Partition of a set

In mathematics, a partition of a set X is a division of X into non-overlapping "parts" or "blocks" or "cells" that cover all of X.

 Contents

Definition

A partition of a set X is a set of nonempty subsets of X such that every element x in X is in exactly one of these subsets.

Equivalently, a set P of subsets of X, is a partition of X if

1. No element of P is empty. (NB - some definitions do not require this)
2. The union of the elements of P is equal to X. (We say the elements of P cover X.)
3. The intersection of any two elements of P is empty. (We say the elements of P are pairwise disjoint.)

The elements of P are sometimes called the blocks of the partition.

Examples

• Every singleton set {x} has exactly one partition, namely { {x} }.
• For any set X, P = {X} is a partition of X.
• The empty set has exactly one partition, namely one with no blocks.
• Forgetting momentarily about certain exotic cases, the set of all humans can be partitioned into two blocks: the males and the females.
• For any non-empty proper subset A of a set U, then A together with its complement is a partition of U.
• If we do not use axiom 1, then the above example generalizes so that any subset (empty or not) together with its complement is a partition.
• The set { 1, 2, 3 } has these five partitions.
• { {1}, {2}, {3} }, sometimes denoted by 1/2/3.
• { {1, 2}, {3} }, sometimes denoted by 12/3.
• { {1, 3}, {2} }, sometimes denoted by 13/2.
• { {1}, {2, 3} }, sometimes denoted by 1/23.
• { {1, 2, 3} }, sometimes denoted by 123.
• Note that
• { {}, {1,3}, {2} } is not a partition if we are using axiom 1 (because it contains the empty set); otherwise it is a a partition of {1, 2, 3}.
• { {1,2}, {2, 3} } is not a partition (of any set) because the element 2 is contained in more than one distinct subset.
• { {1}, {2} } is not a partition of {1, 2, 3} because none of its blocks contains 3; however, it is a partition of {1, 2}.

Partitions and equivalence relations

If an equivalence relation is given on the set X, then the set of all equivalence classes forms a partition of X. Conversely, if a partition P is given on X, we can define an equivalence relation on X by writing x ~ y iff there exists a member of P which contains both x and y. The notions of "equivalence relation" and "partition" are thus essentially equivalent.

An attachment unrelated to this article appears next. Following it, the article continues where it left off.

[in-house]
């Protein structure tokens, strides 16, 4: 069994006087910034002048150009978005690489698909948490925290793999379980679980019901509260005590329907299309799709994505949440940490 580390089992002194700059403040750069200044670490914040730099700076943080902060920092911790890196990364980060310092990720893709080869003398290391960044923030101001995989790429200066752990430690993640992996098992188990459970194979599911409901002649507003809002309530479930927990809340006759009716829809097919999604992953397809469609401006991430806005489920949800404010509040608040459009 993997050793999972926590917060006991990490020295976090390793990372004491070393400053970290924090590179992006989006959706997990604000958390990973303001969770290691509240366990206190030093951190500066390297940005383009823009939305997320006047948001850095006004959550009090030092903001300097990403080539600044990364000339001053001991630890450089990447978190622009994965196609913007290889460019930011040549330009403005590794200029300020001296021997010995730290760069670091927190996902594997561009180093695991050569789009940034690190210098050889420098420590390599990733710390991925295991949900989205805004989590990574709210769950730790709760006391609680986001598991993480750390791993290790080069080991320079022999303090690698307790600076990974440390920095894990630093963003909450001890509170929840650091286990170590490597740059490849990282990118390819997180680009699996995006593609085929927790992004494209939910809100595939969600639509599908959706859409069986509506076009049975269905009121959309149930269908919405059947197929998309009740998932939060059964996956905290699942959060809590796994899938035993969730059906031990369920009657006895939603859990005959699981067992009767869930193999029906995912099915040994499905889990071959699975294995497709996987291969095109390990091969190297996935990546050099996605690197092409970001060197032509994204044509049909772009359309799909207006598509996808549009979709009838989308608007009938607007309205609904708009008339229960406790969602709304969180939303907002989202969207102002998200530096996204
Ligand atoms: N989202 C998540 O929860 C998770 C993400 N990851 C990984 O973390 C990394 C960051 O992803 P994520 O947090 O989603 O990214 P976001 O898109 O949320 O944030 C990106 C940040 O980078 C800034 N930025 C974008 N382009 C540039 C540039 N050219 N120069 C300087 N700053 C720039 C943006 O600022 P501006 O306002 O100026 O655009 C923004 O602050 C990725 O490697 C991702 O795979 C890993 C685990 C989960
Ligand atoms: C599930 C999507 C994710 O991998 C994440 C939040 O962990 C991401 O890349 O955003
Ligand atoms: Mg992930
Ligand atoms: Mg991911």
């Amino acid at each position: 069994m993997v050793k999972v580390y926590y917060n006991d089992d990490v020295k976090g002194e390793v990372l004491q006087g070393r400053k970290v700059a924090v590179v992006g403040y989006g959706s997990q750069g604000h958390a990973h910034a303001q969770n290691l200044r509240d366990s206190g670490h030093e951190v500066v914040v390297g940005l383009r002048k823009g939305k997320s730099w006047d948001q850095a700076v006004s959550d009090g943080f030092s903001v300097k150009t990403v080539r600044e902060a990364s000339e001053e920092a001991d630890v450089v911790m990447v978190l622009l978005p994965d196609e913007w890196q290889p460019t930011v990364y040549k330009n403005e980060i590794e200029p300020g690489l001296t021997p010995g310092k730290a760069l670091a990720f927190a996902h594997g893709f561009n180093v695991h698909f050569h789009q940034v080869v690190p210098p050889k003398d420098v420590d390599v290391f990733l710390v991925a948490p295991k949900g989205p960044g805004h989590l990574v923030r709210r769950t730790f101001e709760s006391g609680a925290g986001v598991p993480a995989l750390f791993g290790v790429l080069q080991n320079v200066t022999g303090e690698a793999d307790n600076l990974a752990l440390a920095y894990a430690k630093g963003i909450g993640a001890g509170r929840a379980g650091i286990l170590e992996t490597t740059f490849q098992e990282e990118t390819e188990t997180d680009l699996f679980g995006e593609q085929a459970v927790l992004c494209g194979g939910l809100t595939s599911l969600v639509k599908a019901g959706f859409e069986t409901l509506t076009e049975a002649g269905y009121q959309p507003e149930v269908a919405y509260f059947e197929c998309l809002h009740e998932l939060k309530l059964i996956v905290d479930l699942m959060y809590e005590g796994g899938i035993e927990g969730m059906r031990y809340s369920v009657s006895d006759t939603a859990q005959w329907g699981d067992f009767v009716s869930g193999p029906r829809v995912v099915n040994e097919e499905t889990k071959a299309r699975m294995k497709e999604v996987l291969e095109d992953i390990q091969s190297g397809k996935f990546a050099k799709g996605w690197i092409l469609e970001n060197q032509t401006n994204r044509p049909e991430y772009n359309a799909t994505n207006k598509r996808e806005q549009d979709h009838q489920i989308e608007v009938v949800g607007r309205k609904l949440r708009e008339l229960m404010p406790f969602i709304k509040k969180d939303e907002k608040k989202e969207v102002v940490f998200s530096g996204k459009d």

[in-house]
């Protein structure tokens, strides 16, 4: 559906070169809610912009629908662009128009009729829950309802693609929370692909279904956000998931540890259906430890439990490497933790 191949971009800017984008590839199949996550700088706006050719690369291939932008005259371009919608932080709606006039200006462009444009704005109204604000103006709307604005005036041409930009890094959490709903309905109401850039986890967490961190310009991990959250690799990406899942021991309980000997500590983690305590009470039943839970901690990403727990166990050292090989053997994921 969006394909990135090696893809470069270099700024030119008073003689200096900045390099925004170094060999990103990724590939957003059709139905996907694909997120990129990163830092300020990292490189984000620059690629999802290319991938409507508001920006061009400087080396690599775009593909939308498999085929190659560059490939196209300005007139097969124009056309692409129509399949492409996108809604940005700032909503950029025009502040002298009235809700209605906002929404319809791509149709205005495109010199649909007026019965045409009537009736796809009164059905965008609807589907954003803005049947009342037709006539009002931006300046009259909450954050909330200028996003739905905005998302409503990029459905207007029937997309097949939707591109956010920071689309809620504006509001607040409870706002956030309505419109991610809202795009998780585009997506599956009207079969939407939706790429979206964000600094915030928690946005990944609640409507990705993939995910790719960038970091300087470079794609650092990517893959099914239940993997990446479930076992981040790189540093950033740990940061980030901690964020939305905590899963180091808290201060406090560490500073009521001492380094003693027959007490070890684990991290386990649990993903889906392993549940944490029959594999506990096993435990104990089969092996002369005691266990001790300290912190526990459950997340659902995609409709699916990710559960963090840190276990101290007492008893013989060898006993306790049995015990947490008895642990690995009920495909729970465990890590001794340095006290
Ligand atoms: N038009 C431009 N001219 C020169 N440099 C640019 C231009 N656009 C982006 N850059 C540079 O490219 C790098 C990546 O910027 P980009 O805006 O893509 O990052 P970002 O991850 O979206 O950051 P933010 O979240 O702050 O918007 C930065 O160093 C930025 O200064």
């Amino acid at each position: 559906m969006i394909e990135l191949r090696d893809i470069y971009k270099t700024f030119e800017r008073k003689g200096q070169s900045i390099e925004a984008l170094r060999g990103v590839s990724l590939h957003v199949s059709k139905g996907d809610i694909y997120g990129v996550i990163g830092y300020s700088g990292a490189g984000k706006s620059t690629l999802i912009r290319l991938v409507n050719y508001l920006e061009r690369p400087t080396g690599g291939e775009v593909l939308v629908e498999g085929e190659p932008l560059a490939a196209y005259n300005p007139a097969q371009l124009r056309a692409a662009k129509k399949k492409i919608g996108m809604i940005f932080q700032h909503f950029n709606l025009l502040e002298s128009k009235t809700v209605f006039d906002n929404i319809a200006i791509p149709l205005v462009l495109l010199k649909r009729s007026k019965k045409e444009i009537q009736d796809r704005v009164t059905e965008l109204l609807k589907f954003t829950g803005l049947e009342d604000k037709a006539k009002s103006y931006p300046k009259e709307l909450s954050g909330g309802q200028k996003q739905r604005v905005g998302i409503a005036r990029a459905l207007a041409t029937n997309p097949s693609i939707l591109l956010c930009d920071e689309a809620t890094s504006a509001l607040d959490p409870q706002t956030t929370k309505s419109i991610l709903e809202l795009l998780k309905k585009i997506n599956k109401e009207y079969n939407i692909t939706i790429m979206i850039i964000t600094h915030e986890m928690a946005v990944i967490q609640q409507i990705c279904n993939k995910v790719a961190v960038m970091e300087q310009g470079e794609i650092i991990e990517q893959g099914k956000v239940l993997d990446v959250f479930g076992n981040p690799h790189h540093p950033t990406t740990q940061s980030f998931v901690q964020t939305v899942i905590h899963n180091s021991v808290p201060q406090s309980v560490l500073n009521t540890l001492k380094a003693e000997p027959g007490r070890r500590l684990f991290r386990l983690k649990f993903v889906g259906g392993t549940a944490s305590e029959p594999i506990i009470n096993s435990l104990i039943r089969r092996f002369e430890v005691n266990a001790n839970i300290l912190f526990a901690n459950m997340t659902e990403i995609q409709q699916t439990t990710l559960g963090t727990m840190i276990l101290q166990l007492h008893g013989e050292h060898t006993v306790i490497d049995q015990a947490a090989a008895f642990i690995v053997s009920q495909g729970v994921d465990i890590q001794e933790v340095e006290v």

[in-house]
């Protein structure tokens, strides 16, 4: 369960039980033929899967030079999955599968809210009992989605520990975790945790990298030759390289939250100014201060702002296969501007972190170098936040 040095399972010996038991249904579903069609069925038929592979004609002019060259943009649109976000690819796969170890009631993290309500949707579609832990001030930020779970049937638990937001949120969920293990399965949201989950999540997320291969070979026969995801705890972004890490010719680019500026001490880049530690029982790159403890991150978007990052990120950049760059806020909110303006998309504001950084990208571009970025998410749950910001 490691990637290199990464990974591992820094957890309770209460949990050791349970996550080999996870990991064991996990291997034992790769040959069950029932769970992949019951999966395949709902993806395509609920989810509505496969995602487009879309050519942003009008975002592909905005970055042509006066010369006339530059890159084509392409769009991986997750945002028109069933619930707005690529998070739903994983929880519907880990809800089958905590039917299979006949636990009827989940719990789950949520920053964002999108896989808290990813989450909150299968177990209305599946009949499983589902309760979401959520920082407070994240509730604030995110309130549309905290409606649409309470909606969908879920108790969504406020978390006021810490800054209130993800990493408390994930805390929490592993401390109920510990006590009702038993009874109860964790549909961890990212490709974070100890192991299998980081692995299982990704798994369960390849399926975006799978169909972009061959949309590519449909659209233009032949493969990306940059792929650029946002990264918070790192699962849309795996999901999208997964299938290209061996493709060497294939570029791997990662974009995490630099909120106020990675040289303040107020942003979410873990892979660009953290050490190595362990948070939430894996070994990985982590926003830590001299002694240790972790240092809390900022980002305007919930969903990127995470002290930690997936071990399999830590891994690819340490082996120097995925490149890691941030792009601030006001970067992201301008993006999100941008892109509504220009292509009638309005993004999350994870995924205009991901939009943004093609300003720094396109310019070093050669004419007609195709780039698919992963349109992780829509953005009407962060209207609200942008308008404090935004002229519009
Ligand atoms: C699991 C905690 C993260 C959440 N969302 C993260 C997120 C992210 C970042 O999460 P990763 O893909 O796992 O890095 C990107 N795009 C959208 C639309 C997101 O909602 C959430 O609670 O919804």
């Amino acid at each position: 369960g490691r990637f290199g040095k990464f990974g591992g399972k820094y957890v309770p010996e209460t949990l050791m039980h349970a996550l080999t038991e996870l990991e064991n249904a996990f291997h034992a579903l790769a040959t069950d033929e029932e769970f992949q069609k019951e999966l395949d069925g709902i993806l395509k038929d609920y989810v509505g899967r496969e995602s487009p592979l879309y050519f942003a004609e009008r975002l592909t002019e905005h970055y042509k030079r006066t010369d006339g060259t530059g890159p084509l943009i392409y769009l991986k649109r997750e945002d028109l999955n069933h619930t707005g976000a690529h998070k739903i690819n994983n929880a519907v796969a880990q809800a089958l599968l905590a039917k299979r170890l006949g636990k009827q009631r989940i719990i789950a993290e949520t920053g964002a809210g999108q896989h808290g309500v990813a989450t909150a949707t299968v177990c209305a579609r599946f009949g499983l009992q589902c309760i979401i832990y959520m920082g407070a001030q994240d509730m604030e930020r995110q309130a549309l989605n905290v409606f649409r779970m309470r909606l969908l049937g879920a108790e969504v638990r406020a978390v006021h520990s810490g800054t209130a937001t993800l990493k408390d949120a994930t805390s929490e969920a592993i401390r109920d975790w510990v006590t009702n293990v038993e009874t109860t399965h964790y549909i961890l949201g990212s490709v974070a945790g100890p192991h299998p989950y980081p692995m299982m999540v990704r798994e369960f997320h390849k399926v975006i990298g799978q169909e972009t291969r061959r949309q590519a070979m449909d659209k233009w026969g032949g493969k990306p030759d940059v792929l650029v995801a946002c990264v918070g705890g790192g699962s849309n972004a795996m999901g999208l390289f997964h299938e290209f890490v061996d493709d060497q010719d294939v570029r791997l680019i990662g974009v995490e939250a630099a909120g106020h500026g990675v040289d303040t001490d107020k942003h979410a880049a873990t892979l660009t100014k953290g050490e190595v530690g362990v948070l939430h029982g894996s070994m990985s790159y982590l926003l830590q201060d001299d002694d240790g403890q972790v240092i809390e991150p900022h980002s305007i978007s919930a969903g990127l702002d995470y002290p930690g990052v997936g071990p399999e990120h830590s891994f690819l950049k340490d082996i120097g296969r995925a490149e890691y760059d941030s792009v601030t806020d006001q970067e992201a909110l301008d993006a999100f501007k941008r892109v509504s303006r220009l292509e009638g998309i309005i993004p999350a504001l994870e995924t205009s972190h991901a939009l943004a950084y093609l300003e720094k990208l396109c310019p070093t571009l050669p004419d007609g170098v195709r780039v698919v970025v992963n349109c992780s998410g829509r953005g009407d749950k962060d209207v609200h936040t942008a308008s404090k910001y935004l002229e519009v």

Partial ordering of the lattice of partitions

Given two partitions π and ρ of a given set X, we say that π is finer than ρ, or, equivalently, that ρ is coarser than π, if π splits the set X into smaller blocks than ρ does, i.e. if every element of π is a subset of some element of ρ. In that case, one writes π ≤ ρ.

The relation of "being-finer-than" is a partial order on the set of all partitions of the set X, and indeed even a complete lattice. In case n = 4, the partial order of the set of all 15 partitions is depicted in this Hasse diagram:

Missing image
PartitionLattice.png

Noncrossing partitions

The lattice of noncrossing partitions of a finite set has recently taken on importance because of its role in free probability theory. These form a subset of the lattice of all partitions, but not a sublattice, since the join operations of the two lattices do not agree.

The number of partitions

The Bell number Bn, named in honor of Eric Temple Bell, is the number of different partitions of a set with n elements. The first several Bell numbers are B0 = 1, B1 = 1, B2 = 2, B3 = 5, B4 = 15, B5 = 52, B6 = 203.

The Stirling number S(n, k) of the second kind is the number of partitions of a set of size n into k blocks.

The number of partitions of a set of size n corresponding to the integer partition

[itex]n=\underbrace{1+\cdots+1}_{m_1\ \mbox{terms}}

+\underbrace{2+\cdots+2}_{m_2\ \mbox{terms}} +\underbrace{3+\cdots+3}_{m_3\ \mbox{terms}}+\cdots[itex]

of n, is the Faà di Bruno coefficient

[itex]{n! \over m_1!m_2!m_3!\cdots 1!^{m_1}2!^{m_2}3!^{m_3}\cdots}.[itex]

The number of noncrossing partitions of a set of size n is the nth Catalan number, given by

[itex]C_n={1 \over n+1}{2n \choose n}.[itex]

• Art and Cultures
• Countries of the World (http://www.academickids.com/encyclopedia/index.php/Countries)
• Space and Astronomy